Johannes BRAHMS (1833-1897)
The Complete Songs - Volume 7
Benjamin Appl (baritone)
Graham Johnson (piano)
rec. 2015, All Saints Church, East Finchley, London
HYPERION CDJ33127 [77:42]
Features such as the whirring of Gretchen’s spinning-wheel or the pounding hooves that mark the nocturnal encounter with the Erl King – to evoke the two most celebrated examples – are typical of Schubert’s song writing technique but are rarely found in Brahms. Surprising, then, is the piano accompaniment to one of the best known of the songs included in this collection, Nachtigall, which is as unconcealed a representation of an extra-musical element, in this case the song of the nightingale, as you will ever find in Brahms. Graham Johnson, in a typically fascinating and wide-ranging booklet note, is quite right to draw attention to it. Many of us will first have encountered this song in the young Janet Baker’s famous Lieder collection on Saga, accompanied by Martin Isepp. Benjamin Appl takes a little more time over it than did the future Dame Janet, and the accompaniment is even more subtly realised.
Appl’s strengths as an interpreter are particularly evident in Vor dem Fenster. On the face of it, this is a fairly simple strophic song in triple time. But each verse is not quite identical and, in telling the story, he must play the role of the narrator, the young lover, and the girl who leaps from her bed when she hears him singing beneath her window. Appl achieves this with that synthesis of simplicity and sophistication that Brahms’s folk-inspired music requires, as he also does in the following Trennung.
One of the pleasures of dipping into this collection is finding new or unfamiliar things. Ich schell mein Horn ins Jammertal tells of a hunter who, unsuccessful in his pursuit of ‘a noble beast’, must go home to eat nothing more than hare and abandon the sport for ever. Deceptively simple, and with an accompaniment in simple chords that follow the vocal line, this is a most beautiful and moving song. One appreciates it even more when Graham Johnson’s commentary reveals that it almost certainly reflects Brahms’s tendency to desire unattainable women and to fall into despondency when success eluded him.
Other discoveries are less exciting. Das Lied vom Herrn von Falkenstein is another strophic song that calls for, and receives, much ingenuity on the part of the singer if monotony is to be avoided. That song, and the Italianate O liebliche Wangen are interesting discoveries, but not ones to become passionately attached to, I think. I wouldn’t have recognised either as written by Brahms. Another song that hardly seems typical of the composer is Blinde Kuh (‘Blind Cow’ or ‘Blind Man’s Buff’), which is Brahms in unaccustomed unbuttoned and ebullient mood. This song, however, following the darkly erotic In meiner Nächte Sehnen, underlines the care with which the programme has been put together. There is enough contrast and variety to allow the disc to be heard in one sitting, though picking out a selection still seems to be a more profitable way of taking advantage of an excellent programme. That care is extended to the following song, Während des Regens, in which the constant staccato movement in the piano part, suggesting rain – a little more word-painting from Brahms – complements beautifully the smooth lines of the vocal part in which the lover seeks to use the bad weather to his advantage. With his subtle variation of vocal colour and a few judicious portamenti, Appl is particularly convincing here.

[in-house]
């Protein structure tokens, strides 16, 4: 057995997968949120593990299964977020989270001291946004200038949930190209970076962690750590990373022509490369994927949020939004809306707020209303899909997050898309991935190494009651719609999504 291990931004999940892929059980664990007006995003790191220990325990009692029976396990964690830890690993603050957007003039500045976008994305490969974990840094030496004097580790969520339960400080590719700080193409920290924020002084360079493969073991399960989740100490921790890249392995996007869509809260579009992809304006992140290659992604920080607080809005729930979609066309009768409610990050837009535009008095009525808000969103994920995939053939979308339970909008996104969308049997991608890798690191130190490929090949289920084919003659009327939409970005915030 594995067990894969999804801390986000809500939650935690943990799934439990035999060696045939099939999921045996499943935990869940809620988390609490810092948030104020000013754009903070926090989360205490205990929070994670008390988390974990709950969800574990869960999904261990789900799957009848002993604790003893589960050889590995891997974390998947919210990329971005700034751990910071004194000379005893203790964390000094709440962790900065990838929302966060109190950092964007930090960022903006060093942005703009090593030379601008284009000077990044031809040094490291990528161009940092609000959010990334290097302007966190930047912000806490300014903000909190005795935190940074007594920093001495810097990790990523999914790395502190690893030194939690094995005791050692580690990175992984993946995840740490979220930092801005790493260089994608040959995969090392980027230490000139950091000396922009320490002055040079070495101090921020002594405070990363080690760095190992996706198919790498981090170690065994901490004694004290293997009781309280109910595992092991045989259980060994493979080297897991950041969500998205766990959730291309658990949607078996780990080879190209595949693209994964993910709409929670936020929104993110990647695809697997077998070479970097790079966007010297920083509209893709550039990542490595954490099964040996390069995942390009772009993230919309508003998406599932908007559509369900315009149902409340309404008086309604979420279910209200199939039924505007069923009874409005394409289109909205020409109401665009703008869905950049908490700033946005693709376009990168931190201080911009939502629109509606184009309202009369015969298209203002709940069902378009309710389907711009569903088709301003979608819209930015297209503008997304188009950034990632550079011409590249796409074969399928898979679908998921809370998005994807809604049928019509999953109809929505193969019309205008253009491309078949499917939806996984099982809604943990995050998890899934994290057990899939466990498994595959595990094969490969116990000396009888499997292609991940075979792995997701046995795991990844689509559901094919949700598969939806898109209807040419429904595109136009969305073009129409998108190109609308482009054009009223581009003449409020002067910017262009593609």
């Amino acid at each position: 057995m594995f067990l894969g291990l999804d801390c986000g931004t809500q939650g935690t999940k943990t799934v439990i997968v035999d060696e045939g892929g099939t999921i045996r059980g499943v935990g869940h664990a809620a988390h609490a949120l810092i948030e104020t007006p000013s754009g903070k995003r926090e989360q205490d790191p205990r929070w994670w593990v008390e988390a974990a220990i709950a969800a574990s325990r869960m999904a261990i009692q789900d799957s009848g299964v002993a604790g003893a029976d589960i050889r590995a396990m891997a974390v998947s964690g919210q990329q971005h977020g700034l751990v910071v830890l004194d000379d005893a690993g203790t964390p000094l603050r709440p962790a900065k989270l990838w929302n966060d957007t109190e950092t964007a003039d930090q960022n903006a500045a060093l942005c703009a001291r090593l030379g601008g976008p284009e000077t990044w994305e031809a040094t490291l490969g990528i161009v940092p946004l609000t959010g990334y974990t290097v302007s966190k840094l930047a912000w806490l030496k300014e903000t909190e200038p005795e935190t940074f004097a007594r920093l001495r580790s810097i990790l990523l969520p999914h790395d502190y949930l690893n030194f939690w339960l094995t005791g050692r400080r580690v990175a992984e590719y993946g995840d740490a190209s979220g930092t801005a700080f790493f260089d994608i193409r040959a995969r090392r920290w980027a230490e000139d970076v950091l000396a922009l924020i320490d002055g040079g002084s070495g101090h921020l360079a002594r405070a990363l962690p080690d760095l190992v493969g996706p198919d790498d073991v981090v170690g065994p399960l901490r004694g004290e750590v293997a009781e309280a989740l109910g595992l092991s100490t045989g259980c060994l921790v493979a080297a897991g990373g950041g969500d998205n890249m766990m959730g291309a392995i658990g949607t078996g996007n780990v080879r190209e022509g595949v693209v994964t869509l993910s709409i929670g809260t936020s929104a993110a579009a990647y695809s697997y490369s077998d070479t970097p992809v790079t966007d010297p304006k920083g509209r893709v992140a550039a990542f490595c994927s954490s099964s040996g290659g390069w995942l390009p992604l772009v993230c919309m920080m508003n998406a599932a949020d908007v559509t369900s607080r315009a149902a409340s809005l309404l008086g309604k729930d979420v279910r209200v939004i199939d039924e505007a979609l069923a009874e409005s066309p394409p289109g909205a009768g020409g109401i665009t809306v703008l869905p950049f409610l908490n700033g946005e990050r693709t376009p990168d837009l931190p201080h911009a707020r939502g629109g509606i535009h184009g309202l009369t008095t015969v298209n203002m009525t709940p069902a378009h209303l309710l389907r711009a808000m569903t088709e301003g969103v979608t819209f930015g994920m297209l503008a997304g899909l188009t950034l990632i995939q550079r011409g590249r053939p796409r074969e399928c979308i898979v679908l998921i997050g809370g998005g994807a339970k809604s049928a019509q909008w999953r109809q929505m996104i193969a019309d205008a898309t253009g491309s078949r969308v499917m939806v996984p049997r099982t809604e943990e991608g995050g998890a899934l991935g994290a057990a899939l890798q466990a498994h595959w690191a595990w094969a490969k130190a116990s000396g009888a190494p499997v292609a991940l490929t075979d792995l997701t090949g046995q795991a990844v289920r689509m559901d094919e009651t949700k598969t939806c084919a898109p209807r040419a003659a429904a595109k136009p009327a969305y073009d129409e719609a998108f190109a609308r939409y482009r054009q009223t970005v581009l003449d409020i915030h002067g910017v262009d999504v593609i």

Among the real surprises is the first of two songs entitled Serenade. The protagonist places himself, no doubt, beneath his beloved’s window and accompanies himself, in the case of this poem, on the zither. Appl adopts an irresistibly seductive tone for what is undoubtedly an erotic song, a point made in detail in Graham Johnson’s notes. One does not necessarily associate Brahms with lightness of touch – though as soon as one starts to think about the subject one realises that one should – but this is exactly what is demonstrated in this wonderful song, underscored by some delicious modulations.
The four songs from Op. 63 are not, on the whole, top-rate Brahms and will be unfamiliar to many collectors. Johnson writes that An die Tauben is not treated to ‘one of Brahms’ most inspired melodies’, but his commentaries are revealing and a real help to the listener. The most satisfying of the group is probably Frühlingstrost, a challenging song for both singer and pianist. It is here, and in one or two of the folk song arrangements with which this excellent disc closes, that a certain dryness creeps into Appl’s voice, something I have never noticed before.
Liebe und Frühling I, Op. 3/2 (1853) [1:52]
Liebe und Frühling II, Op. 3/3 (1853) [1:47]
Nachwirkung (1852), Op. 6/3 [2:16]
Vor dem Fenster (1858), Op. 14/1 [4:14]
Trennung, Op. 14/5 (1858) [1:56]
Ich schell mein Horn ins Jammertal, Op. 43/3 [3:34]
Das Lied vom Herrn von Falkenstein, Op. 43/4 [3:59]
O liebliche Wangen, Op. 47/4 [1:53]
In meiner Nächte Sehnen, Op. 57/5 (1871) [1:42]
Blinde Kuh, Op. 58/1 (1871) [1:29]
Während des Regens, Op. 58/2 (1871) [1:22]
Serenade, Op. 58/8 [4:40]
Eine gute, gute Nacht, Op. 59/6 (1873) [2:11]
Frühlingstrost. Op. 63/1 (1874) [3:34]
Erinnerung, Op. 63/2 (1874) [3:33]
An ein Bild, Op. 63/3 (1874) [4:09]
An die Tauben, Op. 63/4 (1874) [2:13]
Serenade, Op. 70/3 [1:38]
Nachtigall, Op. 97/1 [2:43]
Verrat, Op. 105/5 (1886) [3:55]
from 49 Deutsche Volkslieder:
14: Maria ging aus wandern
17: Ach Gott, wie weh tut Scheiden
18: So wünsch ich ihr ein' gute Nacht
24: Mir ist ein schön's braun's Maidelein
27: Ich stand auf hohem Berge
28: Es reit ein Herr und auch sein Knecht
32: So will ich frisch und fröhlich sein
39: Schöner Augen schöne Strahlen